Late at night, the sound of music coming from his violin fills my ears and keeps me up. I can’t stand it anymore. All night, every night. I can’t believe no one’s called the cops with a noise complaint. Hell, I can’t believe I haven’t called the cops with a noise complaint. What kind of jackass plays violin in the middle of the frigging night anyway? Doesn’t he sleep like a normal person?

I throw the window open with the full intention of shouting at him to stop, and find the street empty. He isn’t there. No one is there. The music isn’t even coming from below. It isn’t coming from anywhere.

Sweat drips down the back of my neck and runs down my spine. California summers are a bitch. The heat must be getting to me. My eyes burn from exhaustion. I don’t remember the last time I got a full night’s sleep. Before the violinist showed up, I think. I cover my head with a pillow, but the music still gets through.

I tell myself I won’t give the violinist any more money. It should be easy. I don’t keep change on me anymore. I have none left to give, even since I stopped buying my morning coffee. I’ve given him more than enough money, and I don’t even know his name. Not that I would keep giving him any if I did.

But I still find that I can’t stop myself from pulling a ten from my wallet after work on Monday evening and dropping it into the open case. It’s the only bill among the silver coins that cover the case’s blue felt. Nice to know I’m the only sucker giving this asshole entire bills. But maybe someone dropped ten in change. It seems unlikely but I tell myself that it’s possible.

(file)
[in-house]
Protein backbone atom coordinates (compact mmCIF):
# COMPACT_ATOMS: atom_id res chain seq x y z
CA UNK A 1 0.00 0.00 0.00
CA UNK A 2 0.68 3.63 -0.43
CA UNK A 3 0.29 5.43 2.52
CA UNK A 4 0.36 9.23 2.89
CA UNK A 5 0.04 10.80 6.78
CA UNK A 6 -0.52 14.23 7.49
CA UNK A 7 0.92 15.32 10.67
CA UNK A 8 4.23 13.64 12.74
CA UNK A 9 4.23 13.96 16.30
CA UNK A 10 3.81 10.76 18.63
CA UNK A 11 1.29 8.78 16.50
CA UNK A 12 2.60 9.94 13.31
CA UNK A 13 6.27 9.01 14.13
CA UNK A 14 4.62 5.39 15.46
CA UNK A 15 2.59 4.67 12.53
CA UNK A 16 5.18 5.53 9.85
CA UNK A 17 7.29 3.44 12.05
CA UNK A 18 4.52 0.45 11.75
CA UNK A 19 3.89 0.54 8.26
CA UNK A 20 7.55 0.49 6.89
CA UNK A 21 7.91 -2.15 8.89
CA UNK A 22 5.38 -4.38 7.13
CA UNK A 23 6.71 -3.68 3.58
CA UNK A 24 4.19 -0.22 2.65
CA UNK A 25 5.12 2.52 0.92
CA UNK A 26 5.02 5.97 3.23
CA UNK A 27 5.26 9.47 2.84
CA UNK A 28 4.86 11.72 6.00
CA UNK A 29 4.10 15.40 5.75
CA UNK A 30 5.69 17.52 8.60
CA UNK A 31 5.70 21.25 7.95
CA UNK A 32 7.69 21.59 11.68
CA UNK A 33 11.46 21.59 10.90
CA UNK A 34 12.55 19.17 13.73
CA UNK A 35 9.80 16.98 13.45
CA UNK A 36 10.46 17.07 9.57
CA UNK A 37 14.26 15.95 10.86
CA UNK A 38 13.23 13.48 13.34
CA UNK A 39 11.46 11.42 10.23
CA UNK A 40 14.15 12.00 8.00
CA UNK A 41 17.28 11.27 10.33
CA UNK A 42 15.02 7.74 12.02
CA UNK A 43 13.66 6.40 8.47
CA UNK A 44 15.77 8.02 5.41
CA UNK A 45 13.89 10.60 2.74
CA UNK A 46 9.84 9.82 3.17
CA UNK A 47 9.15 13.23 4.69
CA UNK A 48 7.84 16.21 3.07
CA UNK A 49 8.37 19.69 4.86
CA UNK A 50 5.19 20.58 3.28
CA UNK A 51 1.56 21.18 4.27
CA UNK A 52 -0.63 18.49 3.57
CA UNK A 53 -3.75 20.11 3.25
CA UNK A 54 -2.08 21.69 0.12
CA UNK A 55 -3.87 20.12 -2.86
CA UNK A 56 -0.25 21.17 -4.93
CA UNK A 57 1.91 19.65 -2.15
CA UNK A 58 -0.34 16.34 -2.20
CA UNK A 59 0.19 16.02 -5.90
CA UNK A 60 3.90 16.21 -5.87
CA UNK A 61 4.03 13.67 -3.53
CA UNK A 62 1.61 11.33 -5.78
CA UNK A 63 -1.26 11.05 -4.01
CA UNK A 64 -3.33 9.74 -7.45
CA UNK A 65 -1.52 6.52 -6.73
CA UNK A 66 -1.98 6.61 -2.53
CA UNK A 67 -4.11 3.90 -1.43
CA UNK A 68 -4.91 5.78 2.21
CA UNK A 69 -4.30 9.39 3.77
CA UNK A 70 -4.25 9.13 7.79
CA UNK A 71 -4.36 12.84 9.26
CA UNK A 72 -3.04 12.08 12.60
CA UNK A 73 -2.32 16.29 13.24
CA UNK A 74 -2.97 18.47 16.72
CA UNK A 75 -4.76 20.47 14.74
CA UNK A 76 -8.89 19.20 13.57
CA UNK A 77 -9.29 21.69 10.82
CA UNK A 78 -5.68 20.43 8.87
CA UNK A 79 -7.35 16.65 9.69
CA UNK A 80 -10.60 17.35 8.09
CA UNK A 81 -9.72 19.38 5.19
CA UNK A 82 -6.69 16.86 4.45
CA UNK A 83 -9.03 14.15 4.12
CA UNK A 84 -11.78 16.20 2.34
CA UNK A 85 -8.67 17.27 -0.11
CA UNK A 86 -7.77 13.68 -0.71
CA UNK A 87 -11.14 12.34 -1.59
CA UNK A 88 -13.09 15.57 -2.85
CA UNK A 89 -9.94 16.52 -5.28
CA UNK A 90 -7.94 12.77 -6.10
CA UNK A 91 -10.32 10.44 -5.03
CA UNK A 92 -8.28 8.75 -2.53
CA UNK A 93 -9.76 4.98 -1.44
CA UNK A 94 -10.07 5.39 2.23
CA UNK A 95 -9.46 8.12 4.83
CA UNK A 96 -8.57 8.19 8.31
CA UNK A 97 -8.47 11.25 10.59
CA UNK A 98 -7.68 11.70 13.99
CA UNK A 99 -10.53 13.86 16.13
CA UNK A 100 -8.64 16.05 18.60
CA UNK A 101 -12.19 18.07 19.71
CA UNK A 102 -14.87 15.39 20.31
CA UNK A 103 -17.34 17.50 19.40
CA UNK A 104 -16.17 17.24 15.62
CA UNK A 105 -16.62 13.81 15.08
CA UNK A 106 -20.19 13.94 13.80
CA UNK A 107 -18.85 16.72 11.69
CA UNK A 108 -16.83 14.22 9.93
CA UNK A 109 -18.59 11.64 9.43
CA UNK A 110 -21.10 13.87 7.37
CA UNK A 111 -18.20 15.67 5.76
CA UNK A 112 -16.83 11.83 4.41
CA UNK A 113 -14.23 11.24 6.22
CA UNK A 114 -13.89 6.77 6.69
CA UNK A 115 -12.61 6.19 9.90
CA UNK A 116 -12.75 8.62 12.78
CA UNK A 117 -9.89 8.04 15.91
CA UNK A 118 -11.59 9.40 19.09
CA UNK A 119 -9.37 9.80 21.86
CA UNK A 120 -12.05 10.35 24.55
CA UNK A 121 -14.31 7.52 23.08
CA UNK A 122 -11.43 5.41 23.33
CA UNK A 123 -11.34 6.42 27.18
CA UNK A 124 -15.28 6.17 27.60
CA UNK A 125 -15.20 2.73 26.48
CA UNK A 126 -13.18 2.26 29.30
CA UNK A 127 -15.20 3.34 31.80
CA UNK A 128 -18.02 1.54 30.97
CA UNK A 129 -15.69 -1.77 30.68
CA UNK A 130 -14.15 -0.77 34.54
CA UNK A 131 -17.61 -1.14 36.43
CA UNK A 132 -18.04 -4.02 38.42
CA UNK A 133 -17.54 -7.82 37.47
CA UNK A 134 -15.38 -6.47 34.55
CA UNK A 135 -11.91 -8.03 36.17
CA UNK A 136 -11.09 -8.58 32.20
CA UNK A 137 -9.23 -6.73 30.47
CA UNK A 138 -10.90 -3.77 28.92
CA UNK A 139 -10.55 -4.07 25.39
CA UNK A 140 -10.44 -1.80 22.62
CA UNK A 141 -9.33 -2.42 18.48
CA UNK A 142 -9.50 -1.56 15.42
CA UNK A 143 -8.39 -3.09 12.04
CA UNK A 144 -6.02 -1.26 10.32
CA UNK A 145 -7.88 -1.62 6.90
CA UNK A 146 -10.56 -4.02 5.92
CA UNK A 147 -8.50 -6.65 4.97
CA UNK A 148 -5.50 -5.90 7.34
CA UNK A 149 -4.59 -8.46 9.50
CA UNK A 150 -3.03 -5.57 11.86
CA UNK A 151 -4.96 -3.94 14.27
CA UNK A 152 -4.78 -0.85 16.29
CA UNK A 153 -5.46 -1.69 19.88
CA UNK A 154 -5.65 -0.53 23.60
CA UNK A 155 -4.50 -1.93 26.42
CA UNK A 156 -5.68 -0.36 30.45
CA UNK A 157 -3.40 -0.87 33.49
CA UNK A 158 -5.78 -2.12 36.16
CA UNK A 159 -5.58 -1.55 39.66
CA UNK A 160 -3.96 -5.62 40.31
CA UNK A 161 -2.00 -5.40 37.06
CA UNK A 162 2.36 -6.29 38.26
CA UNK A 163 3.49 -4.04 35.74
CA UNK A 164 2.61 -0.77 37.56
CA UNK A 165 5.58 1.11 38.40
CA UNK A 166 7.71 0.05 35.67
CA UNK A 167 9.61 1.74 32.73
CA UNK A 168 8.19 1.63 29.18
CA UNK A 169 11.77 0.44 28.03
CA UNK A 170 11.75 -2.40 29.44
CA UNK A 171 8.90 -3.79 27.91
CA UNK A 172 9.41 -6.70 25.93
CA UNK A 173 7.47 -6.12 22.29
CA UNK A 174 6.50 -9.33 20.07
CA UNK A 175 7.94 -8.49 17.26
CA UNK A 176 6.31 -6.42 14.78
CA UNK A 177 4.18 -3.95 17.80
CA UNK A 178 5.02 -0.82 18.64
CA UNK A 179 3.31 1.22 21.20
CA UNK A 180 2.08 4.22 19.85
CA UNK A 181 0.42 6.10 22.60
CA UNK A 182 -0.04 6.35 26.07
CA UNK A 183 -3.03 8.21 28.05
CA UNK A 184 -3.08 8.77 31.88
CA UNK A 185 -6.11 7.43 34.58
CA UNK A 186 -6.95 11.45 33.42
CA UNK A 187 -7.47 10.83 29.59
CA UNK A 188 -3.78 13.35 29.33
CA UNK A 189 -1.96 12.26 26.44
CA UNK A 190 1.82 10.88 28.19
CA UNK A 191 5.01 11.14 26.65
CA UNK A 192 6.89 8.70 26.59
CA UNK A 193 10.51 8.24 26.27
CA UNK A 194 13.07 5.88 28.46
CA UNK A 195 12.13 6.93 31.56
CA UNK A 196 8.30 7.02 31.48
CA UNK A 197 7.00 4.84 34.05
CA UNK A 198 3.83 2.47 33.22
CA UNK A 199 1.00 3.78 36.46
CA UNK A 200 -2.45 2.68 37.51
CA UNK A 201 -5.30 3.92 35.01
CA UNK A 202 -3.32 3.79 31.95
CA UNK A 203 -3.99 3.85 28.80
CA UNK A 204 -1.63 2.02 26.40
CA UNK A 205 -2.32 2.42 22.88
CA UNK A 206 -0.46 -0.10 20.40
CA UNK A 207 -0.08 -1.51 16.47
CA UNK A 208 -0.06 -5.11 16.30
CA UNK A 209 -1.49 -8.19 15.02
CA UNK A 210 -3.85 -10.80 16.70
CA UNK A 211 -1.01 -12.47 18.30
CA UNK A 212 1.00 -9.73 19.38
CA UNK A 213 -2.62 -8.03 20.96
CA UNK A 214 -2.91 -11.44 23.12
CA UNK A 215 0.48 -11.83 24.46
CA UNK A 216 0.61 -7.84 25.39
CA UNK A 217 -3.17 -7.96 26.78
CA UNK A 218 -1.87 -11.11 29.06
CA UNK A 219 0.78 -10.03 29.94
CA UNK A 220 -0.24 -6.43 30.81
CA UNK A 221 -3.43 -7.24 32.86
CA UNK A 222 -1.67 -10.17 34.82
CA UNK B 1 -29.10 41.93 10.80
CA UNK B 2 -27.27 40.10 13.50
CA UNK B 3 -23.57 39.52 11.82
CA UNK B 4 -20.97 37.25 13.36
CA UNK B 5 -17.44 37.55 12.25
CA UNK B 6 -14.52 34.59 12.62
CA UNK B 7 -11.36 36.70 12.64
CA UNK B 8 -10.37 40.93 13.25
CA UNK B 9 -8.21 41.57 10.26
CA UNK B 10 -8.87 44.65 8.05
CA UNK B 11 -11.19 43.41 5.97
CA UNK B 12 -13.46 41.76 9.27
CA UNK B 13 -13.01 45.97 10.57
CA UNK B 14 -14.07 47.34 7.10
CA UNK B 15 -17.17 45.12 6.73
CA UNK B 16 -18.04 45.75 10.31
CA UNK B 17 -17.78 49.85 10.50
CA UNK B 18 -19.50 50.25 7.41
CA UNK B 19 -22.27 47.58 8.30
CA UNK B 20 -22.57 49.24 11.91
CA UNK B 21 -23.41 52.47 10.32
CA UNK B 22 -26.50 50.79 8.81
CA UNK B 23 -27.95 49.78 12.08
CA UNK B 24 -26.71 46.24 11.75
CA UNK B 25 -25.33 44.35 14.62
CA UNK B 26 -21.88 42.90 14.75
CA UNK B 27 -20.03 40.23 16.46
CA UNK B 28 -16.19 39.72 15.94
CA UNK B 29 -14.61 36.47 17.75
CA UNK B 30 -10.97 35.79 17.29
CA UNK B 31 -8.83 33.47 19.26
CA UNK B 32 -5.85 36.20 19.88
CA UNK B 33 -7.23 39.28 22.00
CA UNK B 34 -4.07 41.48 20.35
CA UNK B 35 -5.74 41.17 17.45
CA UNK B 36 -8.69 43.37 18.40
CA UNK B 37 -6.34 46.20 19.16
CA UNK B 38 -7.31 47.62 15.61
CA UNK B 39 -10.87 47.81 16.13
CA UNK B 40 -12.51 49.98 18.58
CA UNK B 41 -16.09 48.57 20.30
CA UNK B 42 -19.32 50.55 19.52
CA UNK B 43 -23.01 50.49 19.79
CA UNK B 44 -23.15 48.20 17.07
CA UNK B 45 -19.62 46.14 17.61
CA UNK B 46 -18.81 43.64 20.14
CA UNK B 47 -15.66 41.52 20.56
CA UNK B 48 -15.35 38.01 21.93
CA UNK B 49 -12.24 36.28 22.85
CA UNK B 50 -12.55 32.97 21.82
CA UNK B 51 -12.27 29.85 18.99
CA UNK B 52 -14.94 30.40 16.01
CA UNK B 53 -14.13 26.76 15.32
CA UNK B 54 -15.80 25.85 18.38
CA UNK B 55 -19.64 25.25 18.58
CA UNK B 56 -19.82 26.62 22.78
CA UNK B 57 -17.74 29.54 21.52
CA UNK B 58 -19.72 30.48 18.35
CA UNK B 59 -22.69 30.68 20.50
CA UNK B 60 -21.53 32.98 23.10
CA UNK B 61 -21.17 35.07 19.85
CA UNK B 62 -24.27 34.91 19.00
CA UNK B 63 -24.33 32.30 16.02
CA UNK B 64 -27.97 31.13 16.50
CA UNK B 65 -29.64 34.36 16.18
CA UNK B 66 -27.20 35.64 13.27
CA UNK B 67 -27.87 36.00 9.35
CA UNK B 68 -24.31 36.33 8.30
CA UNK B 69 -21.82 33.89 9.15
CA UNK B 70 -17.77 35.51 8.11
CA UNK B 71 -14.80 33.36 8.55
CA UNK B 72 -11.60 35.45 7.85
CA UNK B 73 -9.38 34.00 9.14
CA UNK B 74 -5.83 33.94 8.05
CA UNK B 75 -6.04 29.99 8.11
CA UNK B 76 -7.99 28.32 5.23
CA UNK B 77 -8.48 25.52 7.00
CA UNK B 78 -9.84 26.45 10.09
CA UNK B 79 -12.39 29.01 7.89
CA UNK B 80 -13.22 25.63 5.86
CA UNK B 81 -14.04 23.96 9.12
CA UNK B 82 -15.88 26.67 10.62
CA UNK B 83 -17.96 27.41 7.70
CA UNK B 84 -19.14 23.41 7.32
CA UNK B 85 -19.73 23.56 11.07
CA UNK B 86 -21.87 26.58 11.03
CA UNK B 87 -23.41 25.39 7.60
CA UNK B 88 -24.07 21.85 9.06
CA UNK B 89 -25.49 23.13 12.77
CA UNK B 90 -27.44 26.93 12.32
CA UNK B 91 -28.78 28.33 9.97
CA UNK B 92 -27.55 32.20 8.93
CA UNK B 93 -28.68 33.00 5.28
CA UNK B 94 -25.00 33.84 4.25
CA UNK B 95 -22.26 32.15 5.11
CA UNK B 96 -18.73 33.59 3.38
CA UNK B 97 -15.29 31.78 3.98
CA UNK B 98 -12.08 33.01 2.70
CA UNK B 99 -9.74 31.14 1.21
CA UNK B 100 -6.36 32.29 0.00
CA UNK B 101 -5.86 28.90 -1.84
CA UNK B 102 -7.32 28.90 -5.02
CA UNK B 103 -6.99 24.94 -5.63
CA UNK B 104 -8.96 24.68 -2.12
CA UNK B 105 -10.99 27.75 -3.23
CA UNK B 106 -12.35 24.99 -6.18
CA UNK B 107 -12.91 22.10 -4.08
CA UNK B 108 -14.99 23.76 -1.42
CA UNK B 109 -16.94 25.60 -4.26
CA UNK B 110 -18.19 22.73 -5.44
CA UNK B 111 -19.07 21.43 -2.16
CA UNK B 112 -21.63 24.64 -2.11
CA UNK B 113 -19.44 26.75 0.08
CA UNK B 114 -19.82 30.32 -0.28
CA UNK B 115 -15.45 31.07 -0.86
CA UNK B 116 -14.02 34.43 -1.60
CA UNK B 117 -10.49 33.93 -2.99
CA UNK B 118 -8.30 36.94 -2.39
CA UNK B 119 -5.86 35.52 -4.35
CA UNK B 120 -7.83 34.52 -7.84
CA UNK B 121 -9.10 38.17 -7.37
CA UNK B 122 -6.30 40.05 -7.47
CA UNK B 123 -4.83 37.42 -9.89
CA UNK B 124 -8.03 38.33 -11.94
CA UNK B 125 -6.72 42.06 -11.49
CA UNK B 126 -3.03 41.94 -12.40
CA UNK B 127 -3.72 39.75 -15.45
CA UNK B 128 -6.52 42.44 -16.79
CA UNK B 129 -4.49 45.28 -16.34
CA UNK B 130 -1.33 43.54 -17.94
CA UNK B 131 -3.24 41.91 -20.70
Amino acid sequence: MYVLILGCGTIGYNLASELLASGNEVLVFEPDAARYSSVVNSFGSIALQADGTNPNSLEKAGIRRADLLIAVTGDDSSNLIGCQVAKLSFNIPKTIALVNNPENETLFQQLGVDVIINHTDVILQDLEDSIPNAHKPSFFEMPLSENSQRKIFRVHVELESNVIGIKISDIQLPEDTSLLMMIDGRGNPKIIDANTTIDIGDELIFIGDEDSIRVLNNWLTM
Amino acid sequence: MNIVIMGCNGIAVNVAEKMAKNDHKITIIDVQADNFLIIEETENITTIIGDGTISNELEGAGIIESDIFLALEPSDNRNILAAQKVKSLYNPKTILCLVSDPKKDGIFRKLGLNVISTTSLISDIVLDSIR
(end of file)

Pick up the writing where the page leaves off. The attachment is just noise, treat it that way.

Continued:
Again, he flashes that I-know-something-you-don’t-know smile and thanks me in an accent that makes me think of deep water. I want to scream and demand he tell me what that secret is. But the music starts again and I’m reaching back into my wallet for another ten. He can keep as many secrets as he wants as long as he never stops playing.

Rent is late. My Internet is out. I know my cell phone is next. I’m getting second notices. I’m always on time with payments, and I haven’t missed a single one since I got my first credit card at 18.

My lunch hour on Tuesday is spent at the bank trying to find proof of someone else using my account. The bank finds none.

There’s a hundred left it my rainy-day account. It’s all the money I have left until payday, two weeks from yesterday. I withdraw it all.

The violinist is still there, playing with practiced ease and precision. He doesn’t even acknowledge me standing only a few feet away from him. I finger a twenty, and drop the entire hundred into the case.

Dinner is the scrapings from an empty peanut butter jar.

INSUFFICIENT FUNDS. Eviction notices. Collection agencies. All my belongings repossessed or for sale online.

My foster-dad and foster-girlfriend think it’s drugs or gambling. I don’t correct them. Even when I’m forced to move back in with them, I let them believe what they want. A gambling problem is less embarrassing than the truth.

Anything is better than admitting that a siren with a violin dragged me down and took me for everything I had.